In practice, however, this solution is unlikely to be efficient, with highly detrimental consequences for biodiversity, public health and the climate. Local groups have pointed out that the bypass will not provide an effective response to the congestion problem. The current traffic problem is mainly caused by vehicles that enter and leave Strasbourg. The motorway will not be of any use for these people since the project by definition bypasses the city. The objective of the project is rather to have the road primarily used by trucks. However, according to a study conducted by the CGEDD (Conseil général de l’environnement et du développement durable), this would only have a very limited impact on traffic reduction, with an estimated decrease of only 6 to 14%.

While the benefits of this project are questionable, its harmful impacts on the environment and biodiversity are likely to be important. These impacts have been criticised by local opponents and many public studies, including the Environmental Authority, the Agency for Biodiversity, the local water commission and the National Council for the Protection of Nature. The construction of the highway will come at the expense of 300 hectares of agricultural land. It will also strongly disturb or destroy unique ecosystems, including forests and wetlands, that are home to 450 plant and 120 animal species. It furthermore risks causing the disappearance of many protected species, such as the Great Hamster of Alsace, classified among the most threatened mammals in France. The environmental offsets proposed to mitigate the loss of agricultural land and biodiversity have been described as inadequate by the public inquiry commission responsible for studying the case.

The Strasbourg highway is putting the Hamsters of Alsace at risk of extinction, despite it being listed as a protected species under the EU Habitats Directive (Photo: Bigstock/ coboflupi).

Opponents also dispute the argument concerning the fight against air pollution, arguing that it will only be displaced in the municipalities bordering the new highway. The project is likely to increase air and noise pollution for these communities, without decreasing it on the existing A35 highway. The decision authorizing the project was taken on the basis of an old impact study from 2006. Even if a recent update was done, the anticipated impact on air pollution and climate impact is still based on outdated figures.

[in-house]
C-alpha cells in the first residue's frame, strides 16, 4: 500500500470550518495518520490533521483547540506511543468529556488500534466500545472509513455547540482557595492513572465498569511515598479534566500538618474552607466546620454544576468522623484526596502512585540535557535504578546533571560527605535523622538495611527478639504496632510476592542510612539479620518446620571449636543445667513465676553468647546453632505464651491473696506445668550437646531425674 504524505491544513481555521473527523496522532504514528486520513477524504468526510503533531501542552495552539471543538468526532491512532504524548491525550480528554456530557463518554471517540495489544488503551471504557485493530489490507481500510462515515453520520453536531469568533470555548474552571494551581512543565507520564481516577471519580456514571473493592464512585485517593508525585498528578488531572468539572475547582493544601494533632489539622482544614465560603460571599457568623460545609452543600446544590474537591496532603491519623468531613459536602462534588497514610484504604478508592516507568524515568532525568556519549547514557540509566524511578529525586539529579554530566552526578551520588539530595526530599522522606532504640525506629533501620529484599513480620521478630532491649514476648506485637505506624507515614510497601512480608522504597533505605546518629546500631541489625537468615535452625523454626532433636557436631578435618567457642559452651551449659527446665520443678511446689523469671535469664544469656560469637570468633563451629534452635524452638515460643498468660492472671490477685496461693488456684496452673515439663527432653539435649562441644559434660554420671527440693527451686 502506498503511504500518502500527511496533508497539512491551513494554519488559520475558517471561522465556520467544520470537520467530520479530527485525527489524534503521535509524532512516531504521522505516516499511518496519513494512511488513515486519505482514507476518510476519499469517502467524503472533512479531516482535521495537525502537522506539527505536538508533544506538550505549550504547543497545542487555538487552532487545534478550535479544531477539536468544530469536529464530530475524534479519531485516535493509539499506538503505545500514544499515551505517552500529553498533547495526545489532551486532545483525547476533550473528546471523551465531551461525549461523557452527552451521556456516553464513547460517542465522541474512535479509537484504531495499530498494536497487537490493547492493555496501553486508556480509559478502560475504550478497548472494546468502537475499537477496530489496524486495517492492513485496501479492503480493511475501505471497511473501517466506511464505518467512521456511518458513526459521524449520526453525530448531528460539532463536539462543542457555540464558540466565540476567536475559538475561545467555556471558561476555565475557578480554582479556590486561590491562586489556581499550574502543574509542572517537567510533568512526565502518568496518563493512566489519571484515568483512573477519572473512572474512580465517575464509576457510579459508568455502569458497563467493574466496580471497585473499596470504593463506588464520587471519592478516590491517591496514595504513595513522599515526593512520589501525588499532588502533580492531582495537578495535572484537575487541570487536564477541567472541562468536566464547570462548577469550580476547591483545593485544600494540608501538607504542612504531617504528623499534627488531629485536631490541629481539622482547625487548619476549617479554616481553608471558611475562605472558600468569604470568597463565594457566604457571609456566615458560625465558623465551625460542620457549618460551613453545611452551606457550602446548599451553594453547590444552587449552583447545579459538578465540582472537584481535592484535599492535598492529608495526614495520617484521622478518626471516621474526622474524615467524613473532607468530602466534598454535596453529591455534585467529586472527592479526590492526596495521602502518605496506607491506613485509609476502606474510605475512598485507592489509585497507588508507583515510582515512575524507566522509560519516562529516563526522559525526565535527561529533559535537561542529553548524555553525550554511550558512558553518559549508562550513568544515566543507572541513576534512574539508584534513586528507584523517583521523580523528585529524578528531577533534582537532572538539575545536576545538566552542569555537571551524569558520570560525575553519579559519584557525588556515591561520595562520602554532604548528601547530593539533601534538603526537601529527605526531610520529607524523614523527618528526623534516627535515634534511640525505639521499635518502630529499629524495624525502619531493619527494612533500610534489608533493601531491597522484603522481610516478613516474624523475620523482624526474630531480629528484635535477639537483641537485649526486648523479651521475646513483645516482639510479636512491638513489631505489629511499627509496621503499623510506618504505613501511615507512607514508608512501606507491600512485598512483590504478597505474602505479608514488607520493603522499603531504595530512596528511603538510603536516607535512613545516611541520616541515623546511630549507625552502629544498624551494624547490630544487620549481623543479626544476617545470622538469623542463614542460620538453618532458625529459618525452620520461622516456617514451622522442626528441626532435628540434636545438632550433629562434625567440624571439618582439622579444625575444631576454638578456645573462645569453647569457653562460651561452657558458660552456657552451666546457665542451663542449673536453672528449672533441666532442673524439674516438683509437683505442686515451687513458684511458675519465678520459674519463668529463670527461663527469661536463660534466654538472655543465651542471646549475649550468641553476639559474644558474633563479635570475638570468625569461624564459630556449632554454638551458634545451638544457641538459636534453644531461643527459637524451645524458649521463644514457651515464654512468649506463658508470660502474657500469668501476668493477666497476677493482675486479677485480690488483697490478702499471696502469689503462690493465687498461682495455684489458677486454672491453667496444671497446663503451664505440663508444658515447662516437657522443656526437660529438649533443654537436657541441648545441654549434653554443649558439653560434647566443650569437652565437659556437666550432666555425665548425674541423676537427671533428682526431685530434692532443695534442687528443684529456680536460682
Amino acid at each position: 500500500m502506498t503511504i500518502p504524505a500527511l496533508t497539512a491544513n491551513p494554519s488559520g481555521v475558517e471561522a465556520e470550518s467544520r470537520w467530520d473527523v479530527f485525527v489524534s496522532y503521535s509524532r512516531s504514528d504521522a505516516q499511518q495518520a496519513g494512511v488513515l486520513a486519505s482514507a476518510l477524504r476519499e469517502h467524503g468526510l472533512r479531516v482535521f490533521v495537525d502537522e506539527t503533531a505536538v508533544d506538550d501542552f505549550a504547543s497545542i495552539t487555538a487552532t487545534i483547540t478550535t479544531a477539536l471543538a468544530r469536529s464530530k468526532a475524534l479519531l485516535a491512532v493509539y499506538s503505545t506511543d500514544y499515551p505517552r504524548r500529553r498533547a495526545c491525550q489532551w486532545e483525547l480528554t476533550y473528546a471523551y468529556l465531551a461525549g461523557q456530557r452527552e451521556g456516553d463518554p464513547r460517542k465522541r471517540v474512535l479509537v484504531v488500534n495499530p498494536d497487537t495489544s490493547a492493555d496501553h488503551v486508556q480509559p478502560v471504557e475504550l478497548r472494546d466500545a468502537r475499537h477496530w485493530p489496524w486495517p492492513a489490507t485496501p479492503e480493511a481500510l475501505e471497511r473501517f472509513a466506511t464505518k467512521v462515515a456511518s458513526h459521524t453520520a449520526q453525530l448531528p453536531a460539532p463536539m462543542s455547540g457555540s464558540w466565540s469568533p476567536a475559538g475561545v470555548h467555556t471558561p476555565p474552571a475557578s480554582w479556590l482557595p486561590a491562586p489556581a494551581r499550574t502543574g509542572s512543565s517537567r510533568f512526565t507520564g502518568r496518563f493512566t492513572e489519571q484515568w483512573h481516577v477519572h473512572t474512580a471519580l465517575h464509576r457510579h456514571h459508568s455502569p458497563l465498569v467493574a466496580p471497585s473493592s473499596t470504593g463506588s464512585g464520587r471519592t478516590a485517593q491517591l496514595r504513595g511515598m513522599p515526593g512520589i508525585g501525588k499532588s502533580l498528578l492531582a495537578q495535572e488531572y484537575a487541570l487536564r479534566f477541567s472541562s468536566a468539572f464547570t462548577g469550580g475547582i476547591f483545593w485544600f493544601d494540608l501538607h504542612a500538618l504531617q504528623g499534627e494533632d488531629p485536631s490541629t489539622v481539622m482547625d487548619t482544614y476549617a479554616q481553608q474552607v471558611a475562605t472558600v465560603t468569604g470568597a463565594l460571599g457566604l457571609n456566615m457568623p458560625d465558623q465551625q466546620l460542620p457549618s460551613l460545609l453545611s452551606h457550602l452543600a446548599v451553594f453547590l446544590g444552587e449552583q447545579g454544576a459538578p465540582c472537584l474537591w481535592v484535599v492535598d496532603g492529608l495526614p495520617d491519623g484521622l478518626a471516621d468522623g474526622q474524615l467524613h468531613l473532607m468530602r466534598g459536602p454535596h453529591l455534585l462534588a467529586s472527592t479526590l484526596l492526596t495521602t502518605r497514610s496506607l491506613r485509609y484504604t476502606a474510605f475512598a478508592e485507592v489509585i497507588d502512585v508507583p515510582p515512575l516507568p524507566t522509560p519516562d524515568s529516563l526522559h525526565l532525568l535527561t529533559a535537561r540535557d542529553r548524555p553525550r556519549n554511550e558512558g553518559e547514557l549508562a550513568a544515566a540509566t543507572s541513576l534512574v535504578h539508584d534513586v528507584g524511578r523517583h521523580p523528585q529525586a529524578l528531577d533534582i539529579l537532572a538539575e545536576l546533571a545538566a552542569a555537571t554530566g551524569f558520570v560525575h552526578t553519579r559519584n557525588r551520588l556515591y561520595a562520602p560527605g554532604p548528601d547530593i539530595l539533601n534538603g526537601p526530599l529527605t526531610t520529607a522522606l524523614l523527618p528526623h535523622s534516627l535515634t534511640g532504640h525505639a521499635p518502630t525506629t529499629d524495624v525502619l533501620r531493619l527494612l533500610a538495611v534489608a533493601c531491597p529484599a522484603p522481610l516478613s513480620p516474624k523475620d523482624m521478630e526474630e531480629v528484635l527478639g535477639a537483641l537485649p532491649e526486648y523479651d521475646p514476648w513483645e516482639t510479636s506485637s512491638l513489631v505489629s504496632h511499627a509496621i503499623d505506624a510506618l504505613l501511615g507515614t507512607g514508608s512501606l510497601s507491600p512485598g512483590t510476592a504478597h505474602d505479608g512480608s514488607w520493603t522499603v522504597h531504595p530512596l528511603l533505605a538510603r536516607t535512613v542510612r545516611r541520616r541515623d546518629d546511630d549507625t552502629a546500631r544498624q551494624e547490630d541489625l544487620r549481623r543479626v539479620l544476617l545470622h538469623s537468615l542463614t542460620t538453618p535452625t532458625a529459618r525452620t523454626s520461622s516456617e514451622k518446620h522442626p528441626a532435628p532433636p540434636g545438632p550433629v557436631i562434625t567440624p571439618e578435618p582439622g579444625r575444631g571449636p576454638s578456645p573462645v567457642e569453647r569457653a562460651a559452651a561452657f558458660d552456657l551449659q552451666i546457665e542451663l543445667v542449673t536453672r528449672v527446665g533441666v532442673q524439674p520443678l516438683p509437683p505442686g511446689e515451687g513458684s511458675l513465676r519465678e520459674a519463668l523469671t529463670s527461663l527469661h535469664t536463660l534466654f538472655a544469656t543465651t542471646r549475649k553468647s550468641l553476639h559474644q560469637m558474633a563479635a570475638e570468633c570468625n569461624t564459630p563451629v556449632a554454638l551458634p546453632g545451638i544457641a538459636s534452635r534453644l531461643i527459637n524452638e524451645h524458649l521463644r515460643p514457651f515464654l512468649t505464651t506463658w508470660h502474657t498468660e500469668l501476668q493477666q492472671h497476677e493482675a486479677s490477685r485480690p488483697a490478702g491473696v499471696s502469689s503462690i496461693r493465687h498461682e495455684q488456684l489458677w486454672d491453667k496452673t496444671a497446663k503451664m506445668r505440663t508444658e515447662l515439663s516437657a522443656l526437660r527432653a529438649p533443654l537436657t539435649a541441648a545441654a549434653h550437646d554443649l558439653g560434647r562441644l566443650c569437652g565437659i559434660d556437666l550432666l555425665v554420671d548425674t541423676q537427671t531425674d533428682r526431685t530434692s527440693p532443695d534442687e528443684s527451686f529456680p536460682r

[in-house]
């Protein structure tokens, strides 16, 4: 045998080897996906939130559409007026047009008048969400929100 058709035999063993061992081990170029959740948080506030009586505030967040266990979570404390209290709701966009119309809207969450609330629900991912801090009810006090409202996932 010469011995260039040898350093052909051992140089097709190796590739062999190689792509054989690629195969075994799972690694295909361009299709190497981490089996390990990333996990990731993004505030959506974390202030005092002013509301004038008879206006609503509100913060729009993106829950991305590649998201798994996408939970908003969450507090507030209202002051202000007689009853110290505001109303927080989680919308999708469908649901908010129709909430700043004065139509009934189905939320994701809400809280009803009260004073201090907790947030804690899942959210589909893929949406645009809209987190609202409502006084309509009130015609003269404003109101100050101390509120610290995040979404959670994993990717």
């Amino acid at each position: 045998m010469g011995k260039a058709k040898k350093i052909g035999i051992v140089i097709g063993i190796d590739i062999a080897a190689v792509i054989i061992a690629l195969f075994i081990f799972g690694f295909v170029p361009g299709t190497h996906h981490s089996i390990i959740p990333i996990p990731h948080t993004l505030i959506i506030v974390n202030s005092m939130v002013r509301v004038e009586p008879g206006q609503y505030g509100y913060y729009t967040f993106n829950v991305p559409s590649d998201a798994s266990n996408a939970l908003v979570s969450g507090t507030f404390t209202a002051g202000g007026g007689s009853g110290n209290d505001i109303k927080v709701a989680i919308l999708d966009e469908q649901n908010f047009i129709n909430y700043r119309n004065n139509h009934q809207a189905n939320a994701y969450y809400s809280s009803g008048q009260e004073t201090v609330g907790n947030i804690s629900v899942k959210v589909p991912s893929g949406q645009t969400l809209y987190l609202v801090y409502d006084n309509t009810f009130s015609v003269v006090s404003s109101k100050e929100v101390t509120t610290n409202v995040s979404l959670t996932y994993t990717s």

Who then benefits from this project? As it appears, its main purpose is not to relieve congestion in Strasbourg, but rather to facilitate the movement of goods between northern Europe and the south. The lengthy concession for the project also means that the profits generated will end up in the pockets of the multinational French company Vinci for a period of 55 years, for a project with dubious added-value for the region it will cross as well as its citizens.

The Strasbourg bypass is a sad illustration of the lack of accountability in public participation: the project was rejected by several public authorities and two public inquiry commissions studying the case. This project is an archetype of what we must no longer do in terms of transport. It is part of a long and never-ending list of imposed projects that do not serve the general interest, increase the nuisance for local communities and always destroy more of our natural and common resources. 

The EIB simply cannot claim to be the “EU Climate Bank” if it keeps on investing in such damaging projects. It should instead help develop more sustainable transport modes that have higher positive impacts for citizens and their territories.